His comments came at the official opening of two new ultra-fast charging stations on the A1 motorway on Monday (February 20), and amid growing frustration that France has been too slow in meeting its targets.
Read more: Electric car owners let down by lack of fast chargers in France
The stations – one in either direction – at Vémars (Val-d'Oise) near Charles de Gaulle airport were delivered by Dutch operator Fastned.
Boasting 16 electric charging points, they are the firm’s largest stations in Europe, designed to accommodate around 1,000 motorists a day.
However, Fastned anticipates only about 10 users per day at the start, increasing on weekends and during holidays.
The 300kW charging points promise 80% recharging in 20 minutes for about €30 depending on the car model.
"This is the beginning of a new era for the motorway," said Arnaud Quémard, managing director of the Sanef group, who was also present at the opening ceremony.
Read more: Independent French garages get aid to install electric charge points
The stations are based at a strategic point on France’s motorway network. The A1 is one of the busiest roads in Europe, with not only French drivers, but also Dutch and Belgian tourists driving down to the south.
Rail start-up promises ‘TGV version of the RER’ with fast, cheap service between cities
City-to-city routes “based on ease and speed” – that is the dream of a French rail start-up looking to take on state operator SNCF by 2026.
The firm takes its name, Kevin Speed, from what was once the most common boy’s name in France and it is hoping to popularise rail travel in the same way.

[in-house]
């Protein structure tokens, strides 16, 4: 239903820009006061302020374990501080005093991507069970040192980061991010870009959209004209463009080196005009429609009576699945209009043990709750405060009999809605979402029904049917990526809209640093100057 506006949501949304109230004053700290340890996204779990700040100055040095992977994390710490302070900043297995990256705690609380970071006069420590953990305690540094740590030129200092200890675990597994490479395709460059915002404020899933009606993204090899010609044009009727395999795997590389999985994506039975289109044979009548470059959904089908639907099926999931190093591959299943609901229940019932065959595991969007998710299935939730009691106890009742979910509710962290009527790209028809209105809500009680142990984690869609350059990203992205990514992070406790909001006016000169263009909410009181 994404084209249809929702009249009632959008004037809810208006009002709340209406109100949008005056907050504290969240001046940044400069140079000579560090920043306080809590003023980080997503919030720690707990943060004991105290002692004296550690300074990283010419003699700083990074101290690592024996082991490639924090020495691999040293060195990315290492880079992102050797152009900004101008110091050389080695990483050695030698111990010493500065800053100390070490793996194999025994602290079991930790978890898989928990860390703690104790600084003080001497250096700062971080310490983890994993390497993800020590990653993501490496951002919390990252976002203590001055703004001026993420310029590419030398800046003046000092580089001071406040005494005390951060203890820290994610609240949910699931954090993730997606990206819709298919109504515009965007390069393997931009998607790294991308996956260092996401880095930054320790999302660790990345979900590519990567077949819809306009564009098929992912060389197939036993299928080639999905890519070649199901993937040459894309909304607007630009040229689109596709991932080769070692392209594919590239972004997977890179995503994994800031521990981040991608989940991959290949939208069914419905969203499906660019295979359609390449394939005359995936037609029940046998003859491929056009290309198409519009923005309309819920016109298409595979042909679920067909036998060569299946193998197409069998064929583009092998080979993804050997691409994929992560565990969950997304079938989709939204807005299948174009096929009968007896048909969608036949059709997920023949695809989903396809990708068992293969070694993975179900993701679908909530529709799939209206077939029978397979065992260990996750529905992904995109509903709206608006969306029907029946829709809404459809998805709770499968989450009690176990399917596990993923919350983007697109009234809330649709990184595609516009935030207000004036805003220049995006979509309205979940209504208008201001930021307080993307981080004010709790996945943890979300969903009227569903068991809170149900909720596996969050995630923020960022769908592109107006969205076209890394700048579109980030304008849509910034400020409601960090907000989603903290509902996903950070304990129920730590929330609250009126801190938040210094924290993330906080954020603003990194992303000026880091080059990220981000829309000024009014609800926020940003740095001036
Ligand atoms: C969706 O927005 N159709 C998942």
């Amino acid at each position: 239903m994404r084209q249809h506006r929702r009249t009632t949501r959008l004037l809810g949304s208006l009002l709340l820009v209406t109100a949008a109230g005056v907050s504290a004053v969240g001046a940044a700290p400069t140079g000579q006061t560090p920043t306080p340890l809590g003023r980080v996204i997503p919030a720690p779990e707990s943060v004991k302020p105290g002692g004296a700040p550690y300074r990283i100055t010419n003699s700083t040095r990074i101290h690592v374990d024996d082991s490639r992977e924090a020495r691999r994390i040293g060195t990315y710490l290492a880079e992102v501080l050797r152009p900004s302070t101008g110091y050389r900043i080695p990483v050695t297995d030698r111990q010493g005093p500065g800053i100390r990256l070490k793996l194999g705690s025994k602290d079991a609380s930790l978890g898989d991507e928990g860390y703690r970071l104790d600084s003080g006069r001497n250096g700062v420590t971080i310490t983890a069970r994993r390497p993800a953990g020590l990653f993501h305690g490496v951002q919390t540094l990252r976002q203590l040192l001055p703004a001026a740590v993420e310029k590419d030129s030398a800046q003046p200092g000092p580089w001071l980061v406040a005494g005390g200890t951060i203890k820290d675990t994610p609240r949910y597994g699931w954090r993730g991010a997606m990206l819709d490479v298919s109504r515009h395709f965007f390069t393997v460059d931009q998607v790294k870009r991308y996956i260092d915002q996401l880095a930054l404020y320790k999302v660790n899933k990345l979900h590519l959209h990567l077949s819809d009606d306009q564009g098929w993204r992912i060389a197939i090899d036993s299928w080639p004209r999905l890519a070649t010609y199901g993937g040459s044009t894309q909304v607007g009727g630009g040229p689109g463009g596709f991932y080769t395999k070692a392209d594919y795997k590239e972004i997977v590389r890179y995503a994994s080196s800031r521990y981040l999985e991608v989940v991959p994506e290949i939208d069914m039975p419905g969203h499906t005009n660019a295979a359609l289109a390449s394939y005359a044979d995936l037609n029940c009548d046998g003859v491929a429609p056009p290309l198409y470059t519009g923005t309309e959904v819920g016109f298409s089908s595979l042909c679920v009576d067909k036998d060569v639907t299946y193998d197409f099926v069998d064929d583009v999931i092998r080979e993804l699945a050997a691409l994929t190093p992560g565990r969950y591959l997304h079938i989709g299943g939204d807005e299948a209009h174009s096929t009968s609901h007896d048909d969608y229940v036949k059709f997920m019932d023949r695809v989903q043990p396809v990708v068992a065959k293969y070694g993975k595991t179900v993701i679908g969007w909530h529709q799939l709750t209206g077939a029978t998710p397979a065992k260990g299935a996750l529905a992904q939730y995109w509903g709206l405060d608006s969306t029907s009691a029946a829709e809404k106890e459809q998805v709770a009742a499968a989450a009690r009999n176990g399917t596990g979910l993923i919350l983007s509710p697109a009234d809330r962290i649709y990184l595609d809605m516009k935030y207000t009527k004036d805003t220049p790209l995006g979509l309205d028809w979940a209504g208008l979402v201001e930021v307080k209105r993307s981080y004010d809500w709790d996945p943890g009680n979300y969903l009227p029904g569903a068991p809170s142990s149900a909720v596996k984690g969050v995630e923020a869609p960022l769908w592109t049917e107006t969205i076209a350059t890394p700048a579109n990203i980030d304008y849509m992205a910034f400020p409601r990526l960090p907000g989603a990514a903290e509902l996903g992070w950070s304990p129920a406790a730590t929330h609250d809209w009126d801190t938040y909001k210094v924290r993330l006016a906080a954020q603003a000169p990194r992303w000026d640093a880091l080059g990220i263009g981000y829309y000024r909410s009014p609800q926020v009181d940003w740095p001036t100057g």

Its founder, Laurent Fortune, told Le Parisien he wants to create a "TGV version of the RER", with a business model based on frequent, fast return trips luring high passenger numbers.
Read more: Greener, faster, higher capacities: see new French TGV being tested
One way he anticipates getting customers is through attractive pricing – the example given is a €5 Paris-Lille ticket.
The services, he says, would be targeted at commuters, especially those who have moved out of cities after Covid but who still have to visit the office.
Another stated aim is to avoid the closure of small stations in more rural areas.
The trains would travel at more than 300km/h with frequent stops and departures approximately every hour.
These stops would be shorter than those of the TGV (one or two minutes at most), made possible by using trains with more doors so it is easier to get on and off.
"Everything is based on ease and speed," Mr Fortune told the newspaper.
The former development director at RATP hopes to launch the services in 2026 or 2027, but the project is still very much in its early stages.
He is in discussion with SNCF over possible train paths, eyeing three lines and about 20 trains to start with, and also looking for investment to cover the estimated €1billion needed to get the initiative going.
Birmingham and Cannes Film Festival service among new flights from Nice
Nice airport’s summer schedule of flights, revealed this week (February 20), includes a new Jet2 service to Birmingham.
The UK city is one of eight new destinations being offered from the Côte d'Azur hub.
Others include Bari (easyJet), Brussels-Charleroi (Volotea), Valetta (Air Malta), Paris-Beauvais (easyJet) and Atlanta (Delta Airlines).
The Atlanta offering is among a growing number of North American flights taking off from the airport – it already has links to Montreal and New York.
Read more: Dover border control boost, new UK, US flights: France travel update
Meanwhile, a special Los Angeles route will be launched to coincide with the Cannes Film Festival in May.
Air France, an official partner of the festival, will operate two direct flights to Nice on May 15 and 22. A return flight back to Los Angeles is scheduled for May 29.
Read more: Why Americans are choosing Air France flights over US airlines
Air France will also operate four flights between New York JFK and Nice to coincide with the Cannes Lions International Festival of Creativity, taking place between June 19 and 23.